Yes We Kant

           Yesterday Norm Eisen, the White House Special Counsel for Ethics and Government Reform, addressed the 2009 Administrative Law Conference sponsored by the ABA Section on Administrative Law and Regulatory Practice.  Eisen gave an energetic and engaging defense of the Obama administration’s ethics policies, particularly as regards to the activities of registered lobbyists, but I don’t think he convinced many of the skeptics in his audience. 

            Many of the questions Eisen received focused on the administration’s differential treatment of “registered lobbyists” (those who have registered under the Lobbying Disclosure Act) as opposed to non-lobbyists who may (1) engage in lobbying but are not required to register (or simply fail to do so) and/or (2) represent “special interests” just as much as lobbyists do.  As to the first category, Section Chair Bill Luneburg pointed out that the definition of a lobbyist under the LDA is “quite arbitrary” and even if one happens to qualify under the definition, there is virtually no enforcement with regard to those who fail to register.  As to the second category, a questioner from the audience asked why the Obama E.O. would prohibit a registered lobbyist for a trade union from working for the administration while it would not prevent the lobbyist’s client (e.g., the president of that union) from taking the same job.  (I have made similar points here, here and here). 

            Eisen acknowledged that these were legitimate issues, and pointed out that in some areas (e.g., TARP and stimulus lobbying) the administration had ultimately come to the conclusion that everyone, whether or not a registered lobbyist, should be treated the same.  However, he could not really explain why there was a need for distinguishing between lobbyists and non-lobbyists for purposes of the E.O.  He did on a couple of occasions cite Immanuel Kant’s “categorical imperative” (really) as a justification for the decision to utilize the LDA’s definition of “lobbyist,” although I think this was in the context of explaining why the administration had not tried to distinguish between corporate and non-profit lobbyists.   

            Unfortunately, the categorical imperative does not explain why “lobbyists” are a category that merits more hostile treatment than the special interests that the lobbyists represent.  Nor does it explain why lobbyists are not in included in the same category as lawyers, who may represent clients just as odious (if not more so). 

            One might think that the Obama administration’s anti-lobbyist policy is simply an attempt to score political points at the expense of an unpopular profession.  As Eisen repeatedly noted, the President campaigned on promises of curbing the influence of lobbyists and the administration is fulfilling those promises with its actions, including the most recent move to bar lobbyists from serving on agency advisory boards and commissions.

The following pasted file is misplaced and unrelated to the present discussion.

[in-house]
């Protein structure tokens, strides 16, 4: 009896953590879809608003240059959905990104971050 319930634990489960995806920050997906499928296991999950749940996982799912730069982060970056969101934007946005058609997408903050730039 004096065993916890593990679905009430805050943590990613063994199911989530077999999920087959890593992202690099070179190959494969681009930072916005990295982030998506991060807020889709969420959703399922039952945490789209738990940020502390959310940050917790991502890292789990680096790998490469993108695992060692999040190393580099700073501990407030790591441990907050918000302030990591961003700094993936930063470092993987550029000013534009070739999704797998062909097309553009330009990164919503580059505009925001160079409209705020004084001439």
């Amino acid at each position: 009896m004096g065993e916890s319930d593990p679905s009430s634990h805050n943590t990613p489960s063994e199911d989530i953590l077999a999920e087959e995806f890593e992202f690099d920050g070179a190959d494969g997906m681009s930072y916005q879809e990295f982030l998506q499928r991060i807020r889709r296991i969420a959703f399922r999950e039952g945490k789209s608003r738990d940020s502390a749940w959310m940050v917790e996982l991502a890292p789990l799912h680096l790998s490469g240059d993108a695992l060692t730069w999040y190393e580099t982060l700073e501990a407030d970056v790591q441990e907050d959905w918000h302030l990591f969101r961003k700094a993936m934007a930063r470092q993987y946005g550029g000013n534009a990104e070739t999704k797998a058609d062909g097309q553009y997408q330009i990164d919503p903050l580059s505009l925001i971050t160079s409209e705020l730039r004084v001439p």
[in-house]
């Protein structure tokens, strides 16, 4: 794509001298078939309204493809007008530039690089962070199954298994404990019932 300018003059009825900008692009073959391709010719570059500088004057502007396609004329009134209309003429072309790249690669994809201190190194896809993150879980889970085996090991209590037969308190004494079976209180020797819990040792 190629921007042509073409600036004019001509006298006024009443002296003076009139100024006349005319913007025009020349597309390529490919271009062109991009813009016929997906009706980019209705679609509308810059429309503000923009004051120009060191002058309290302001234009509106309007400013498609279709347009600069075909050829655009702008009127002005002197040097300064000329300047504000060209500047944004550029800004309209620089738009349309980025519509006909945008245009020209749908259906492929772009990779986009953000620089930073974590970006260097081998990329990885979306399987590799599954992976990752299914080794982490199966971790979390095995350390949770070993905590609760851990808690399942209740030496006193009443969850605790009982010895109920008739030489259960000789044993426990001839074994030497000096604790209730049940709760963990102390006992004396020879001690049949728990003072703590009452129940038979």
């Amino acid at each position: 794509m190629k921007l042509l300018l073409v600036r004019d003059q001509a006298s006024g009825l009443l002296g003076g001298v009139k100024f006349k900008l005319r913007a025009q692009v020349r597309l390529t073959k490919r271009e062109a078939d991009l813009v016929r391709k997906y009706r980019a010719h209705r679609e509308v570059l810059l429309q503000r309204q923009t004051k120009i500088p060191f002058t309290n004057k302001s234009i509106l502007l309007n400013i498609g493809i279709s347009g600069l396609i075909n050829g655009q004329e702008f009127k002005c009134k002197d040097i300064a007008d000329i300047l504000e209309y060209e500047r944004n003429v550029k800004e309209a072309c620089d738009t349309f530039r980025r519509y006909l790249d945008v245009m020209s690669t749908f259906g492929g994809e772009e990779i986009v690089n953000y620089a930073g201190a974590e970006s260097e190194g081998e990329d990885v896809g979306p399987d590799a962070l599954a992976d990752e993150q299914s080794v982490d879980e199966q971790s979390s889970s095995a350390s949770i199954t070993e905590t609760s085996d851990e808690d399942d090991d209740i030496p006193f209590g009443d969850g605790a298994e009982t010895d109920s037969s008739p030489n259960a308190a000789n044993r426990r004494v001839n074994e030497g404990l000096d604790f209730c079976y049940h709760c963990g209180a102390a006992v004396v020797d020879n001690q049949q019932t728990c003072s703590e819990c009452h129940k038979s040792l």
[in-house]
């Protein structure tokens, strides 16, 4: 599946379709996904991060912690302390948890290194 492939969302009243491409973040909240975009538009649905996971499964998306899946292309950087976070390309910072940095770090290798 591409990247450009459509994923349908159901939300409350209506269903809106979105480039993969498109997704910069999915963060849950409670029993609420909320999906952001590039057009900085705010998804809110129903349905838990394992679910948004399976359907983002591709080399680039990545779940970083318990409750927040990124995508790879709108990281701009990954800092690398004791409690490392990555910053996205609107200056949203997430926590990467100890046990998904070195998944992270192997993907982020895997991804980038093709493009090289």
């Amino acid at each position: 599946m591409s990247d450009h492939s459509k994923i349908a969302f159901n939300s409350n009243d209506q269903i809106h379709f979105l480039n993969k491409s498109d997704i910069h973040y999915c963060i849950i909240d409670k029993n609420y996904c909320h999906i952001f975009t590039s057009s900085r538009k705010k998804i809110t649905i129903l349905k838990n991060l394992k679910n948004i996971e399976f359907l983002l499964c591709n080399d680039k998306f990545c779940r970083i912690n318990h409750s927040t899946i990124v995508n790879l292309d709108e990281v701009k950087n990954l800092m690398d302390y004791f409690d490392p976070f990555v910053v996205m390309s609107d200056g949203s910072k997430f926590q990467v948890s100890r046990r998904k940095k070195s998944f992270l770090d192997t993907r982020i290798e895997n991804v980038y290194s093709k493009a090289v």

Another, and more ominous, possibility presented itself toward the end of Eisen’s presentation, however.  In the context of noting this letter he wrote decrying the role of lobbyists who oppose the administration’s health care, banking and energy agenda, Eisen  adverted to the fact that the administration would like the lobbying community to “step up” to address the ways in which the current system causes the “public interest to be thwarted.”  One could infer from this that the administration is seeking to pressure lobbyists to support the administration’s agenda, regardless of the views or interests of the industries they represent.    

Lobbying Related Programs Today

           The 2009 Administrative Law Conference starts today at the Washington Convention Center, and there are several programs of interest to those who follow lobbying-related legal issues.  First, at 10:45 am today is a panel on “Lobbying in the Obama Administration: What Practitioners Need to Know.”  This panel, which I helped organize, will consist of Stu Pierson (Troutman Sanders), Daniel Schuman (Sunlight Foundation), and Jim Christian (Patton Boggs).  The panel will examine the January 2009 Executive Order on Ethics Commitments by Executive Branch Personnel, the March 2009 Presidential Memorandum on lobbying on Recovery Act funding and revisions of that Memorandum, and will discuss the relationship between those regulations and the requirements of the Lobbying Disclosure Act.